The critical part is the inductance L which should be handmade. Get an enameled copper wire of 0.5mm (AWG24) and round two loose loops having a diameter of 4-5mm. Wire size may vary as well. Rest of the work is much dependent on your level of knowledge and experience on inductances: Have an FM radio near the circuit and set frequency where is no reception. Apply power to the circuit and put a iron rod into the inductance loops to chance it’s value. When you find the right point, adjust inductance’s looseness and, if required, number of turns. Once it’s OK, you may use trimmer capacitor to make further frequency adjustments. You may get help of a experienced person on this point. Do not forget to fix inductance by pouring some glue onto it against external forces. If the reception on the radio lost in a few meters range, than it’s probably caused by a wrong coil adjustment and you are in fact listening to a harmonic of the transmitter instead of the center frequency. Place radio far away from the circuit and re-adjust. An oscilloscope would make it easier, if you know how to use it in this case. Unfortunately I don’t have any 🙁

Every part should fit on the following PCB easily. Pay attention to the transistor’s leads which should be connected right. Also try to connect trimmer capacitor’s moving part to the + side, which may help unwanted frequency shift while adjusting. PCB drawing should be printed at 300DPI, here is a TIFF file already set.

[img:9473329737]http://www.circuitdb.com/download.php?fileID=110[/img:9473329737]
PCB design for the FM Transmitter

The one below is a past PCB work of mine, which was prepared to fit into a pocket flashlight. Since it was so crowded, use the new computerized PCB artwork instead, yet very small. Take a look at my [url=http://tacashi.tripod.com/elctrncs/pcbworks/pcbworks.htm]PCB design page[/url] to get information on my work style.

[img:9473329737]http://www.circuitdb.com/download.php?fileID=111[/img:9473329737]
Transmitter PCB compared in size with an AA battery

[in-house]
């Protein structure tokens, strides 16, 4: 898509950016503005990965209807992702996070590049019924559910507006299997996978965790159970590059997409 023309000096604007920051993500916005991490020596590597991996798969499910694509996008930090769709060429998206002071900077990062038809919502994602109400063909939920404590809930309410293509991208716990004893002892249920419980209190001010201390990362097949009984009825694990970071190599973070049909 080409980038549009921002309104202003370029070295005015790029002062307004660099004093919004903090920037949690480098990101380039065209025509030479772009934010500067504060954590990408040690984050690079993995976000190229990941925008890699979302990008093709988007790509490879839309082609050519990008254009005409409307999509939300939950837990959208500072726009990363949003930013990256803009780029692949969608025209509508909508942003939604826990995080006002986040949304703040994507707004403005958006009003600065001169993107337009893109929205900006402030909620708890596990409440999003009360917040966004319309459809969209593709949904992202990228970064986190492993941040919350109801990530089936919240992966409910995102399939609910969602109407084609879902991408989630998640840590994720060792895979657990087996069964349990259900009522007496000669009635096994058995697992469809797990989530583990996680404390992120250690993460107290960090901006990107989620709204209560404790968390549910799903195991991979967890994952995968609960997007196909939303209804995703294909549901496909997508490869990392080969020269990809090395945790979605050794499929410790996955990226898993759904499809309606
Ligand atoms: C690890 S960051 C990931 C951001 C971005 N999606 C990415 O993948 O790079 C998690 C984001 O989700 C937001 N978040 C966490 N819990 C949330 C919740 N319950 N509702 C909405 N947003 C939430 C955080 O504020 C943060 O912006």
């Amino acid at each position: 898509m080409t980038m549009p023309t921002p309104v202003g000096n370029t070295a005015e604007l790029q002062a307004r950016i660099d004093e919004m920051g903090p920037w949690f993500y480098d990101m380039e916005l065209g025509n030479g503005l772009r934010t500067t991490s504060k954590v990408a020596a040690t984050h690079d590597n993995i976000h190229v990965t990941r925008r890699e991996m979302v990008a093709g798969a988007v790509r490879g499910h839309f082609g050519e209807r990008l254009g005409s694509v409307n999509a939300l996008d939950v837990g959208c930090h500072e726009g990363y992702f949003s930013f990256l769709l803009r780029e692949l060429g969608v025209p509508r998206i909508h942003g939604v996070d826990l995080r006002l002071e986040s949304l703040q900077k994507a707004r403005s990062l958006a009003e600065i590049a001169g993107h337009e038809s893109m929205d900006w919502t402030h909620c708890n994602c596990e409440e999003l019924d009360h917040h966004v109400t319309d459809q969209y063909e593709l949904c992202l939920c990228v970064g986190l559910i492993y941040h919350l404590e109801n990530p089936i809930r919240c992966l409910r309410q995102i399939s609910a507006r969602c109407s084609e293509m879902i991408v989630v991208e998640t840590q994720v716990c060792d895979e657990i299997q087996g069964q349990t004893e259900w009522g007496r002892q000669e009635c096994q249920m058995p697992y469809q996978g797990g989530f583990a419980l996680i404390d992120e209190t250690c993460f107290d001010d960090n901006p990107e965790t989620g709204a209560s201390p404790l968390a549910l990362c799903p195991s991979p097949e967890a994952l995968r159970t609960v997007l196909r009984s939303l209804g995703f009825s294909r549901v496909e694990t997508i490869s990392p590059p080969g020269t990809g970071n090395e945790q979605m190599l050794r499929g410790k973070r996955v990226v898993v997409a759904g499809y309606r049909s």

Here is a completed and perfectly running circuit, mounted in a pocket light, taking the advantage of the 1.5V AA cell slot near it. Microphone is fixed into the bulb’s place and antenna is made out of a 30cm soft cable. When cover is placed, it becomes very handy!

[img:9473329737]http://www.circuitdb.com/download.php?fileID=112[/img:9473329737]
Transmitter placed in a pocket flashlight

Do not forget, restrictions on radio frequency transmitting devices may differ in your local area. This circuit has a power output that should be less than 1mW so have to be safe under many kinds of legal conditions but particular attempts such as listening to other people’s private life will always be disapproved everywhere.

Copyright 2006 [url=http://tacashi.tripod.com/elctrncs/elctrncs.htm]Burak[/url]

Op Amp Radio

Here is a simple radio that is easy to build and inexpensive. In fact, you probobly have all the parts you need in your junk box. You’ll be suprised at the great reception with this little set.

[b:f4287f9cad]Notes:[/b:f4287f9cad]
1. The antenna can be a piece of wire or a telescoping antenna. 18 inches is a good length for in the city.
2. The tuning capacitor is a regular broadcast band tuning capacitor. I got mine from a junked AM radio. I got the loopstick antenna from that same radio.
3. You can change L1 and C1 to recieve different bands (eg. Shortwave). To recieve shortwave, try this: Make L1 30 turns of 30 guage wire wound on a film can and make C1 a 10-365pf capacitor.
4. Combine this circuit an amplifier for a really neat radio.

Source: [url]http://www.aaroncake.net/circuits/radio.htm[/url]Parts:1 x Tuning Capacitor (C1)
1 x 0.1uf Disc Capacitor (C2)
1 x 10 Meg 1/4 W Resistor (R1)
1 x 1N34 Germanium Diode (D1)
1 x 741 Or Similar Op Amp (U1)
1 x “Loopstick” Antenna (L1)
MISC: IC Socket, Crystal Earphone, Wire, Antenna